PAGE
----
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International Credit Union Day

International Credit Union (ICU) Day celebrates the spirit of the global credit union movement. Today is recognized to reflect upon the credit union movement’s history, promote its achievements, recognize hard work and share member experiences. International Credit Union (ICU) Day has been celebrated on the third Thursday of October since 1948.

The ultimate goal is to raise awareness about the tremendous work that credit unions and other financial cooperatives are doing around the world and give members the opportunity to get more engaged. This year’s global health crisis has been trying for many communities around the world, but credit unions have stayed true to their mission “people helping people” and stepped up during this time of economic downturn.[/vc_column_text][/vc_column][/vc_row]

History

The first credit union was created in the mid-19th century. After organizing a cooperatively owned mill and bakery, Schulze-Delitzsch founded the first “people’s bank” in 1852 to provide credit to entrepreneurs in the city. Raiffeisen had established a credit society in Flammersfeld, Germany in 1849 that depended on the charity of wealthy men for its support. He remained committed to that concept until 1864, when he organized a new credit union for farmers along the principles of cooperative interdependence, a community-first mentality and a volunteer management structure that are still fundamental today.

The First Credit Union Day

On January 17, 1927, the Credit Union League of Massachusetts celebrated the first official holiday for credit union members and workers. They selected January 17 because it was the birthday of America’s “Apostle of Thrift,” Benjamin Franklin (1706–1790), who early credit union founders believed symbolized “the life and teaching embodied in the spirit and purpose of credit unions.”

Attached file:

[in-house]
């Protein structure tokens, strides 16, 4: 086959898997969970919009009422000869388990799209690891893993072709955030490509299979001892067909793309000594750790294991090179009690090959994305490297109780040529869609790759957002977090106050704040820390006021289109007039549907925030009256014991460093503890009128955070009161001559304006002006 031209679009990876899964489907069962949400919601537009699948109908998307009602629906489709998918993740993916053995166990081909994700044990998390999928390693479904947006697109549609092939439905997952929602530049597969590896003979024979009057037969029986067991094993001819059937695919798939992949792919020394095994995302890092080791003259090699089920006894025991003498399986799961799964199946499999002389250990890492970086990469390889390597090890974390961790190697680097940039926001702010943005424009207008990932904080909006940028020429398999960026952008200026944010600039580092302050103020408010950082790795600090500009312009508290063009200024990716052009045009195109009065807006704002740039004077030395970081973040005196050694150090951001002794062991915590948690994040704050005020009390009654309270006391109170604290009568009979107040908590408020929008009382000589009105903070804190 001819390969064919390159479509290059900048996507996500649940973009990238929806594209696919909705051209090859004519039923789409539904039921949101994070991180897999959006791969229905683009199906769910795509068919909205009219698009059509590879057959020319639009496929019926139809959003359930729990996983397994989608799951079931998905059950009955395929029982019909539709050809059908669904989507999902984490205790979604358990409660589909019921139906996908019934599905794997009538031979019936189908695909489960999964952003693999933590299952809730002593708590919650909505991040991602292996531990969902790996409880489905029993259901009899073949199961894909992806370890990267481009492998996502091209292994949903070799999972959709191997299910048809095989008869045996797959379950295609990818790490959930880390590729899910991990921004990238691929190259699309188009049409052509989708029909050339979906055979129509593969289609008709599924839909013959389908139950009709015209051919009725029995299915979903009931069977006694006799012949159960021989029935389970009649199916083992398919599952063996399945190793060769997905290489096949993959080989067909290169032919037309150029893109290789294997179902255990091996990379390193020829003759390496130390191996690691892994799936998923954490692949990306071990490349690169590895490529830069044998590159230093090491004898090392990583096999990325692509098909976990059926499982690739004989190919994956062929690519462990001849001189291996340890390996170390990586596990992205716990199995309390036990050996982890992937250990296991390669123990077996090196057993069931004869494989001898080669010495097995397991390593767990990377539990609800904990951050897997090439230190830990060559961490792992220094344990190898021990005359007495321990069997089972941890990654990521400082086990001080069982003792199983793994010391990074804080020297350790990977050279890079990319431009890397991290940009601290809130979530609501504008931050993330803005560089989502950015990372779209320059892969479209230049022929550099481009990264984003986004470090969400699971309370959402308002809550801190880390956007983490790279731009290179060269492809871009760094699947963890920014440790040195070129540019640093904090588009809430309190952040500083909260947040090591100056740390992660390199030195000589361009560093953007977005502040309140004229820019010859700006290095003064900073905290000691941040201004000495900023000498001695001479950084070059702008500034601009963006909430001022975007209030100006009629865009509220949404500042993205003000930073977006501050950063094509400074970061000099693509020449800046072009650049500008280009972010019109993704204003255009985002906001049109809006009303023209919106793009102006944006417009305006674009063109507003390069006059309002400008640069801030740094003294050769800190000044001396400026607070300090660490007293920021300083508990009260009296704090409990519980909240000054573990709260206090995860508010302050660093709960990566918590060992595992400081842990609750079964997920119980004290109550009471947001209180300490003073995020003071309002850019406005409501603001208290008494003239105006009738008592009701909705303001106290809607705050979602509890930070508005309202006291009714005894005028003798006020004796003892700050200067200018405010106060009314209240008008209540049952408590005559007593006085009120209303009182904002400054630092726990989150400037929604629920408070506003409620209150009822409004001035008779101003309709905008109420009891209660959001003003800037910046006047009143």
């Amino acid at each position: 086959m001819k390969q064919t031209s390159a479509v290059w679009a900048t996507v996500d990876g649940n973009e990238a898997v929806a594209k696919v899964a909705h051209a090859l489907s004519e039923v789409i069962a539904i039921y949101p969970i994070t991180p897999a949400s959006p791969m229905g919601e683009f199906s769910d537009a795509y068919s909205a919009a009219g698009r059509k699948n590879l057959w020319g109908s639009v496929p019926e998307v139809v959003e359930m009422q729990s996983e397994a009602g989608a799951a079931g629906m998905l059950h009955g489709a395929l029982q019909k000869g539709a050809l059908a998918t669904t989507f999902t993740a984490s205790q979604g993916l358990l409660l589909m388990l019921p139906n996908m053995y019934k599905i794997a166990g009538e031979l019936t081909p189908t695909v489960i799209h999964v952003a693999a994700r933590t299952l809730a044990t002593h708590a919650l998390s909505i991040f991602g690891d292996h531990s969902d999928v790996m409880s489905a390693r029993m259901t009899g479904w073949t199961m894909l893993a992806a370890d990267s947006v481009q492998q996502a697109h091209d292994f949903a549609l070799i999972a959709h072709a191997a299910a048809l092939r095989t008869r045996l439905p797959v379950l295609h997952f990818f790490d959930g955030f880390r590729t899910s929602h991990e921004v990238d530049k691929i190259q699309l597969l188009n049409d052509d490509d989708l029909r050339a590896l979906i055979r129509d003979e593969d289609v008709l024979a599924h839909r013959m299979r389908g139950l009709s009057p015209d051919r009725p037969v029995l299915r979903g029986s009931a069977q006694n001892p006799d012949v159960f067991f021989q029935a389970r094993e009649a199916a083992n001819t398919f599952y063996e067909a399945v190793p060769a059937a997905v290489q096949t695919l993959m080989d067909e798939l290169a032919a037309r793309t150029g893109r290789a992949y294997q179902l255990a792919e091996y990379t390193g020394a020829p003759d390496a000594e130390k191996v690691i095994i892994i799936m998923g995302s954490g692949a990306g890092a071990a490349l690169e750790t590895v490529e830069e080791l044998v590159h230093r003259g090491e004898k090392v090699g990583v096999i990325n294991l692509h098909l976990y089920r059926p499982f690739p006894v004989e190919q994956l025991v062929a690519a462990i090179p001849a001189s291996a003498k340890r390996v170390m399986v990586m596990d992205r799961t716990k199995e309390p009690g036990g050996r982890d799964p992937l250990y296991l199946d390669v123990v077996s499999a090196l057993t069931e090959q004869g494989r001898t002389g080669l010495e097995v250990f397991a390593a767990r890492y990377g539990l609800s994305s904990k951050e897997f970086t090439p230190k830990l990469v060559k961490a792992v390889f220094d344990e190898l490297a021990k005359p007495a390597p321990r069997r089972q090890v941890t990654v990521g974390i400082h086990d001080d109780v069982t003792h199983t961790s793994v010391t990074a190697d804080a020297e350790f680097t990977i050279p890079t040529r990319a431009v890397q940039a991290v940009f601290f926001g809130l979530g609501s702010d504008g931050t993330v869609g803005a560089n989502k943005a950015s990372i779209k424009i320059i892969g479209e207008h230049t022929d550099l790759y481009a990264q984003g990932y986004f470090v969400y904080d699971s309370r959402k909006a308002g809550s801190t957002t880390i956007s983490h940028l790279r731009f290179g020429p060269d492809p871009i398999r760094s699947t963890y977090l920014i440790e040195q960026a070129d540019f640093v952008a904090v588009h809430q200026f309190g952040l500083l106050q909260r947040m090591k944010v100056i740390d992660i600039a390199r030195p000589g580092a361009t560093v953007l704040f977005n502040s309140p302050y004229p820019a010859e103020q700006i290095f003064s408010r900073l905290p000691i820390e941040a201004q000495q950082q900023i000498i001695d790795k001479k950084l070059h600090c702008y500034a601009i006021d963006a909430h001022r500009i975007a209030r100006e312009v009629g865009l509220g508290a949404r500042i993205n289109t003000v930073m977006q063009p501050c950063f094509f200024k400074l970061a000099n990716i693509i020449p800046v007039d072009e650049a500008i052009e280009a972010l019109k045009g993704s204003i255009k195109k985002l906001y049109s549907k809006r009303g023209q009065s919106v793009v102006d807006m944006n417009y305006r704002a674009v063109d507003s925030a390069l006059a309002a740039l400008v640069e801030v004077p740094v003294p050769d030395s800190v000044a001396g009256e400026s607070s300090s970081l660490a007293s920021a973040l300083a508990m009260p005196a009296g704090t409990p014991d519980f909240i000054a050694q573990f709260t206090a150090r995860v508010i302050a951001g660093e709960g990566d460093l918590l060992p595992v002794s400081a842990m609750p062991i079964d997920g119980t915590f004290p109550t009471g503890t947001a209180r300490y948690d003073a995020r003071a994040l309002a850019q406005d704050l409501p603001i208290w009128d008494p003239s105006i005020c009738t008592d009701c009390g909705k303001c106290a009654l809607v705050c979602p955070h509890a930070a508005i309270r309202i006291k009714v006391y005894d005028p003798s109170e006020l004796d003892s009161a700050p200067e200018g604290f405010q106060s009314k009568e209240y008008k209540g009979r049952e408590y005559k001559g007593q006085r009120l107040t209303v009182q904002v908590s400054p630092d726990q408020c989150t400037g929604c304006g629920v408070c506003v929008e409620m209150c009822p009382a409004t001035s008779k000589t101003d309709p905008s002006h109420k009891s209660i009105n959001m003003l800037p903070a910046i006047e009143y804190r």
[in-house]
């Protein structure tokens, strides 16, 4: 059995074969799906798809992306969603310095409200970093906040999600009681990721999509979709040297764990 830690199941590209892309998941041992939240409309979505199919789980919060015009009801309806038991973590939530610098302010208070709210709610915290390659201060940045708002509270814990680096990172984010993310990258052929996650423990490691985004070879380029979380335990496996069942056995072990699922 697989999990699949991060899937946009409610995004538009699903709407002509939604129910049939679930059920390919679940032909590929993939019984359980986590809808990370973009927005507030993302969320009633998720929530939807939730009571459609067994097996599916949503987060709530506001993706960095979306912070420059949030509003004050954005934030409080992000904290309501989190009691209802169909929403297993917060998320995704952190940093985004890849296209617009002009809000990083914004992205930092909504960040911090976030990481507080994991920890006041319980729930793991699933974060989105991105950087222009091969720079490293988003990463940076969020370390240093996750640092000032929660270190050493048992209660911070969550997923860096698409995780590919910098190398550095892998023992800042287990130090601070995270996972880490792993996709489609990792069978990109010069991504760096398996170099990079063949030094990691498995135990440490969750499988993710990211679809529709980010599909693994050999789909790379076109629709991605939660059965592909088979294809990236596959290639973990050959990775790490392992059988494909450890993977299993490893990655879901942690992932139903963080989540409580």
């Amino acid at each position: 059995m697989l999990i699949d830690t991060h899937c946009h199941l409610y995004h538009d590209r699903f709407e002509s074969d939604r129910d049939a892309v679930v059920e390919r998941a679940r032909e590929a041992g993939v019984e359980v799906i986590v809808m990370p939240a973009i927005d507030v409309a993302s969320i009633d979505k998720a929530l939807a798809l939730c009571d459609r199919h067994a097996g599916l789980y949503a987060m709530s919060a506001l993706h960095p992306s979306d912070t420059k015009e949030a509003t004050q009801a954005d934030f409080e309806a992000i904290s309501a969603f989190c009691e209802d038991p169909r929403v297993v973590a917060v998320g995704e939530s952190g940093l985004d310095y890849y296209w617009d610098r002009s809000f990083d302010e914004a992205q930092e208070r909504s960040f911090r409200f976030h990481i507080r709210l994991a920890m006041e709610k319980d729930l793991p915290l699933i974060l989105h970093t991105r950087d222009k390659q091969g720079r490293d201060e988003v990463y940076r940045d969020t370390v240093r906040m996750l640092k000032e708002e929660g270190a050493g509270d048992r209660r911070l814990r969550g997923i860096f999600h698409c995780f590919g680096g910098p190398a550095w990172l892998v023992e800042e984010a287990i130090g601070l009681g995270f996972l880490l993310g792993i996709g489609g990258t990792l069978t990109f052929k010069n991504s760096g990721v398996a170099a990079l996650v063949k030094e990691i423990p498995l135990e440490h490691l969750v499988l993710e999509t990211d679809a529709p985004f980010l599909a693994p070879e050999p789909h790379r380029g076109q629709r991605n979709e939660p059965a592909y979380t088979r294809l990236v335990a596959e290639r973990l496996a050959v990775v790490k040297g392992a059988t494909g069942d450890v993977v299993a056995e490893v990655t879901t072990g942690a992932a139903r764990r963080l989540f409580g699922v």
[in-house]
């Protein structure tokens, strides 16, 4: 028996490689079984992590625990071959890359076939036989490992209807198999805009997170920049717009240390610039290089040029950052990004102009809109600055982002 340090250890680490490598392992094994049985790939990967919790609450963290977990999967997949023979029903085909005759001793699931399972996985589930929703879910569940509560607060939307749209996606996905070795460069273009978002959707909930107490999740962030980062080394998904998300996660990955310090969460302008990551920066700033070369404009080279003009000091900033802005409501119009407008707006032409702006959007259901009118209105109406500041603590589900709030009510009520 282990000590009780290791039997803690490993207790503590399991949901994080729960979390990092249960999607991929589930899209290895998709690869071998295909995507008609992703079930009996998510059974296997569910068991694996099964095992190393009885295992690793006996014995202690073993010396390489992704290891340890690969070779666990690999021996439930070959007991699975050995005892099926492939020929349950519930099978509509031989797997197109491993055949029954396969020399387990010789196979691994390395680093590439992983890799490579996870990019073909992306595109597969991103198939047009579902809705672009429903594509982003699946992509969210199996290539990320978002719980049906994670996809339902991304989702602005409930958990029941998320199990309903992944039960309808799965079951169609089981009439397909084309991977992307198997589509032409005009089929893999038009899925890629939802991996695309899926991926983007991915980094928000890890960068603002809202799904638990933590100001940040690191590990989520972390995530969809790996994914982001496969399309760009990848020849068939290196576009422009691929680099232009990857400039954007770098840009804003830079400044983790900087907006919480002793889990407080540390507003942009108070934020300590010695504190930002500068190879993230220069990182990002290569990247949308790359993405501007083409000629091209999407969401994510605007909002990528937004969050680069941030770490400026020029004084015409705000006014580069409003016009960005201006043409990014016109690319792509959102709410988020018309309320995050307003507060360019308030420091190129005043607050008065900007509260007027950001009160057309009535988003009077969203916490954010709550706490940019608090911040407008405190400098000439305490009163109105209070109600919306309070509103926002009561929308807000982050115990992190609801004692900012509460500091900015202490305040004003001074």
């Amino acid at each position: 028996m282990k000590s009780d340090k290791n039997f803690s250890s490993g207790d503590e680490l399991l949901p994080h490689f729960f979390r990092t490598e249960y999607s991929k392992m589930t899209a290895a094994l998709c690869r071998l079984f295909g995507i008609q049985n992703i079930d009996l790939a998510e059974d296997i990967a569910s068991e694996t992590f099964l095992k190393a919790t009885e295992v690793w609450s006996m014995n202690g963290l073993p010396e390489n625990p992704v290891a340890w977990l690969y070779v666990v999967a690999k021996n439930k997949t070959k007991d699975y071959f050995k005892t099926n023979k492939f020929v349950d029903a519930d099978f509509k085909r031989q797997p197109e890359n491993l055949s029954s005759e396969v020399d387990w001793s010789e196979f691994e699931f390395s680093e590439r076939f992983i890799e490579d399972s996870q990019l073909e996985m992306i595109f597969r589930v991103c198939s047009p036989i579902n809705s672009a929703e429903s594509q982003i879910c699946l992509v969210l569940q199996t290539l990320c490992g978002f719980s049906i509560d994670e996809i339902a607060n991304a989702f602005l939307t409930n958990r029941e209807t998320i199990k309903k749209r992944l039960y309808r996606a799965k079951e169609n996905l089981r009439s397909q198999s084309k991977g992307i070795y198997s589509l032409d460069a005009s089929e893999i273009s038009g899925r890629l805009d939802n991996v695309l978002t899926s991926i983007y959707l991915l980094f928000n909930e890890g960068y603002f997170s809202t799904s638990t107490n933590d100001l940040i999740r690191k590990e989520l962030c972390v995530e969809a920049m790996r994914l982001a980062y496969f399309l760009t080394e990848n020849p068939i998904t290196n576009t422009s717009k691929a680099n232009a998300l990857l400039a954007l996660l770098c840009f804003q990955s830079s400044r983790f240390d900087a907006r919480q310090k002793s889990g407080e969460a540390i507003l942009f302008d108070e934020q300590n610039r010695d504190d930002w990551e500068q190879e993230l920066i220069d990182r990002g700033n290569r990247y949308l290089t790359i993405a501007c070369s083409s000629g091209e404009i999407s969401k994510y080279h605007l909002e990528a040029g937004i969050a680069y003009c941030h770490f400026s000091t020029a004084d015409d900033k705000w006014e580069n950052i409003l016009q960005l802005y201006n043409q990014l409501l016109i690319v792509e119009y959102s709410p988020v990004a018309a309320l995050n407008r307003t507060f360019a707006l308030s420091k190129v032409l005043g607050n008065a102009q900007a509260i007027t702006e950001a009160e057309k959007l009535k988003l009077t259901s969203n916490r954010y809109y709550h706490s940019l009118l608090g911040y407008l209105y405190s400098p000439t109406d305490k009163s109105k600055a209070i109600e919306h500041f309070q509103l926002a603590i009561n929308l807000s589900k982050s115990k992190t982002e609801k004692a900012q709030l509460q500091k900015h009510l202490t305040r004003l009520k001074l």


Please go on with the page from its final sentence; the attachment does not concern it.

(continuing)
Ironically, rapid growth within the North American credit union movement meant that people were either too busy to celebrate or too new to the movement to recognize the significance of the celebration. After a brief trial period, Credit Union Day quietly disappeared.

A Second Chance

In 1948, the U.S. Credit Union National Association (CUNA) decided to initiate a new national Credit Union Day celebration. CUNA and CUNA Mutual Insurance Society set aside the third Thursday of October as the national day of observance. By then, many more of America’s credit union leaders believed there was a need for an occasion that would bring people together to reflect upon credit union history and achievements and to promote the credit union idea across the country.

Celebrate Today

Members around the world celebrate this special day in a number of ways. Some sponsor open houses, picnics, fairs, festivals and parades; others hold athletic competitions and essay or art contests for young members. This year we will celebrate our successes virtually and show our appreciation to our fellow credit unions around the world.

As our credit union joins in this unique and exciting celebration, remember that you are joined by more than 274 million members in 118 countries who also recognize and celebrate the credit union difference!